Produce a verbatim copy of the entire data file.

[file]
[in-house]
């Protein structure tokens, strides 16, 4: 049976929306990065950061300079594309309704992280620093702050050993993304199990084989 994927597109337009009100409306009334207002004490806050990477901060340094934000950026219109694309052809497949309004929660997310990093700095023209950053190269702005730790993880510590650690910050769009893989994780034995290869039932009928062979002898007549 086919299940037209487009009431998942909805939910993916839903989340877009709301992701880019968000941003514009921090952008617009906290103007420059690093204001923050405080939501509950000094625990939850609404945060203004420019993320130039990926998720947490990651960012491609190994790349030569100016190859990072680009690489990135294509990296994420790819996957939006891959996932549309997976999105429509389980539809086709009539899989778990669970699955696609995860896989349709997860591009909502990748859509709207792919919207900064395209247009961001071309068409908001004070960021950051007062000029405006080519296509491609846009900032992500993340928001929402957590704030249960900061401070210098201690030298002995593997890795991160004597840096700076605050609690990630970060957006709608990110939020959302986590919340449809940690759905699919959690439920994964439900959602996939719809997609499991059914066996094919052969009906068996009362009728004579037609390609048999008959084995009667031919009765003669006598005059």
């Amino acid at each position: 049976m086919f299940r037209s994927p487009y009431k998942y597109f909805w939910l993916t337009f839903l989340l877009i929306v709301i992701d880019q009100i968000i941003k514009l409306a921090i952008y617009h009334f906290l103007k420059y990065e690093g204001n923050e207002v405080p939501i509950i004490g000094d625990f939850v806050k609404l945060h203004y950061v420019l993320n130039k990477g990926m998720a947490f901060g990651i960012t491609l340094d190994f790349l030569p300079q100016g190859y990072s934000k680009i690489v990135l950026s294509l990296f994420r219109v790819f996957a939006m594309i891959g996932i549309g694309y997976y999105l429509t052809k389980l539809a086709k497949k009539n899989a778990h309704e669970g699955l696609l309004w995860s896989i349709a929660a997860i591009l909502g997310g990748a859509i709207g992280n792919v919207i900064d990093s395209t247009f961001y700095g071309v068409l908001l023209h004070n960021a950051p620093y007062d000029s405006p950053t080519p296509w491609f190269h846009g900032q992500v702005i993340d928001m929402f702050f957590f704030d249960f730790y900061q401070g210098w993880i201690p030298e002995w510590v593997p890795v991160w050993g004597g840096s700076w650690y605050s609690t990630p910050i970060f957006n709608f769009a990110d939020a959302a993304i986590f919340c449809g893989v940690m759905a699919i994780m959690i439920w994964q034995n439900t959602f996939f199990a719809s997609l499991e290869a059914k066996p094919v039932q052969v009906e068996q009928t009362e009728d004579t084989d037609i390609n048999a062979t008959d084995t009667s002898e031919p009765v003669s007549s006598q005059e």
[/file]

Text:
[in-house]
């Protein structure tokens, strides 16, 4: 049976929306990065950061300079594309309704992280620093702050050993993304199990084989 994927597109337009009100409306009334207002004490806050990477901060340094934000950026219109694309052809497949309004929660997310990093700095023209950053190269702005730790993880510590650690910050769009893989994780034995290869039932009928062979002898007549 086919299940037209487009009431998942909805939910993916839903989340877009709301992701880019968000941003514009921090952008617009906290103007420059690093204001923050405080939501509950000094625990939850609404945060203004420019993320130039990926998720947490990651960012491609190994790349030569100016190859990072680009690489990135294509990296994420790819996957939006891959996932549309997976999105429509389980539809086709009539899989778990669970699955696609995860896989349709997860591009909502990748859509709207792919919207900064395209247009961001071309068409908001004070960021950051007062000029405006080519296509491609846009900032992500993340928001929402957590704030249960900061401070210098201690030298002995593997890795991160004597840096700076605050609690990630970060957006709608990110939020959302986590919340449809940690759905699919959690439920994964439900959602996939719809997609499991059914066996094919052969009906068996009362009728004579037609390609048999008959084995009667031919009765003669006598005059």
């Amino acid at each position: 049976m086919f299940r037209s994927p487009y009431k998942y597109f909805w939910l993916t337009f839903l989340l877009i929306v709301i992701d880019q009100i968000i941003k514009l409306a921090i952008y617009h009334f906290l103007k420059y990065e690093g204001n923050e207002v405080p939501i509950i004490g000094d625990f939850v806050k609404l945060h203004y950061v420019l993320n130039k990477g990926m998720a947490f901060g990651i960012t491609l340094d190994f790349l030569p300079q100016g190859y990072s934000k680009i690489v990135l950026s294509l990296f994420r219109v790819f996957a939006m594309i891959g996932i549309g694309y997976y999105l429509t052809k389980l539809a086709k497949k009539n899989a778990h309704e669970g699955l696609l309004w995860s896989i349709a929660a997860i591009l909502g997310g990748a859509i709207g992280n792919v919207i900064d990093s395209t247009f961001y700095g071309v068409l908001l023209h004070n960021a950051p620093y007062d000029s405006p950053t080519p296509w491609f190269h846009g900032q992500v702005i993340d928001m929402f702050f957590f704030d249960f730790y900061q401070g210098w993880i201690p030298e002995w510590v593997p890795v991160w050993g004597g840096s700076w650690y605050s609690t990630p910050i970060f957006n709608f769009a990110d939020a959302a993304i986590f919340c449809g893989v940690m759905a699919i994780m959690i439920w994964q034995n439900t959602f996939f199990a719809s997609l499991e290869a059914k066996p094919v039932q052969v009906e068996q009928t009362e009728d004579t084989d037609i390609n048999a062979t008959d084995t009667s002898e031919p009765v003669s007549s006598q005059e």